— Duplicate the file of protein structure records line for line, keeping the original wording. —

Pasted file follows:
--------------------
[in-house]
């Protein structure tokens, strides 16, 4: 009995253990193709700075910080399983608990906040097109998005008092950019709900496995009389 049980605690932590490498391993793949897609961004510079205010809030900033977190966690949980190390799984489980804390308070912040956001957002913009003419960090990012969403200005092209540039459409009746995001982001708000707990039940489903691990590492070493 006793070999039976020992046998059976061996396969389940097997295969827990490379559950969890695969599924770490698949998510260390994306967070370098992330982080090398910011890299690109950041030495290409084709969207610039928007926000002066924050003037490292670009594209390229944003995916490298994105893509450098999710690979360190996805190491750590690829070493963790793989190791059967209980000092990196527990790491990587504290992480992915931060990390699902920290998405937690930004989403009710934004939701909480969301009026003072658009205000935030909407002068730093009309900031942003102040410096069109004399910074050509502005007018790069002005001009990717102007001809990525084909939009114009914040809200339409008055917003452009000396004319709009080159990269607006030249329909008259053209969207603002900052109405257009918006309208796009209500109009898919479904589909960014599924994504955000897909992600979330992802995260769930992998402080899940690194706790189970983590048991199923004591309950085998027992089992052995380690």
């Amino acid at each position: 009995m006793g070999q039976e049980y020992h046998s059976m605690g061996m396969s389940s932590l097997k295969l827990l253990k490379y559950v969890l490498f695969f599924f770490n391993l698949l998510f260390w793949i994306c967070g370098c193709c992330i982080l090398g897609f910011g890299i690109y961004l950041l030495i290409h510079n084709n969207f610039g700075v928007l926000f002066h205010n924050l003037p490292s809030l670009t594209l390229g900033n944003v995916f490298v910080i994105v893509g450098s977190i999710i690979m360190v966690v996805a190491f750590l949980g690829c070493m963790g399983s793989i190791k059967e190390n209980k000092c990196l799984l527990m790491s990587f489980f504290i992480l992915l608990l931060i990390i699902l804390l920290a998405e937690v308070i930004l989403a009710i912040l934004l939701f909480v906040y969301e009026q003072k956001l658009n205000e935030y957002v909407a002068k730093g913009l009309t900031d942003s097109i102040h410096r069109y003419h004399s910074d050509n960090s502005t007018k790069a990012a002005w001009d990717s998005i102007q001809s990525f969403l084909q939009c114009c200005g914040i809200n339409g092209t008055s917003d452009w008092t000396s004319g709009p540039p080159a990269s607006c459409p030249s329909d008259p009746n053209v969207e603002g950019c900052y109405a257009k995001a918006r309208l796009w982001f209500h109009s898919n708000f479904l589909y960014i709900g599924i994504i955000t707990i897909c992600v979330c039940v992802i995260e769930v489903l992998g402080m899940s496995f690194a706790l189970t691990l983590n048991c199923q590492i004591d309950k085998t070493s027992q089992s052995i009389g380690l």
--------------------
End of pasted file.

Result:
[in-house]
């Protein structure tokens, strides 16, 4: 009995253990193709700075910080399983608990906040097109998005008092950019709900496995009389 049980605690932590490498391993793949897609961004510079205010809030900033977190966690949980190390799984489980804390308070912040956001957002913009003419960090990012969403200005092209540039459409009746995001982001708000707990039940489903691990590492070493 006793070999039976020992046998059976061996396969389940097997295969827990490379559950969890695969599924770490698949998510260390994306967070370098992330982080090398910011890299690109950041030495290409084709969207610039928007926000002066924050003037490292670009594209390229944003995916490298994105893509450098999710690979360190996805190491750590690829070493963790793989190791059967209980000092990196527990790491990587504290992480992915931060990390699902920290998405937690930004989403009710934004939701909480969301009026003072658009205000935030909407002068730093009309900031942003102040410096069109004399910074050509502005007018790069002005001009990717102007001809990525084909939009114009914040809200339409008055917003452009000396004319709009080159990269607006030249329909008259053209969207603002900052109405257009918006309208796009209500109009898919479904589909960014599924994504955000897909992600979330992802995260769930992998402080899940690194706790189970983590048991199923004591309950085998027992089992052995380690």
């Amino acid at each position: 009995m006793g070999q039976e049980y020992h046998s059976m605690g061996m396969s389940s932590l097997k295969l827990l253990k490379y559950v969890l490498f695969f599924f770490n391993l698949l998510f260390w793949i994306c967070g370098c193709c992330i982080l090398g897609f910011g890299i690109y961004l950041l030495i290409h510079n084709n969207f610039g700075v928007l926000f002066h205010n924050l003037p490292s809030l670009t594209l390229g900033n944003v995916f490298v910080i994105v893509g450098s977190i999710i690979m360190v966690v996805a190491f750590l949980g690829c070493m963790g399983s793989i190791k059967e190390n209980k000092c990196l799984l527990m790491s990587f489980f504290i992480l992915l608990l931060i990390i699902l804390l920290a998405e937690v308070i930004l989403a009710i912040l934004l939701f909480v906040y969301e009026q003072k956001l658009n205000e935030y957002v909407a002068k730093g913009l009309t900031d942003s097109i102040h410096r069109y003419h004399s910074d050509n960090s502005t007018k790069a990012a002005w001009d990717s998005i102007q001809s990525f969403l084909q939009c114009c200005g914040i809200n339409g092209t008055s917003d452009w008092t000396s004319g709009p540039p080159a990269s607006c459409p030249s329909d008259p009746n053209v969207e603002g950019c900052y109405a257009k995001a918006r309208l796009w982001f209500h109009s898919n708000f479904l589909y960014i709900g599924i994504i955000t707990i897909c992600v979330c039940v992802i995260e769930v489903l992998g402080m899940s496995f690194a706790l189970t691990l983590n048991c199923q590492i004591d309950k085998t070493s027992q089992s052995i009389g380690l």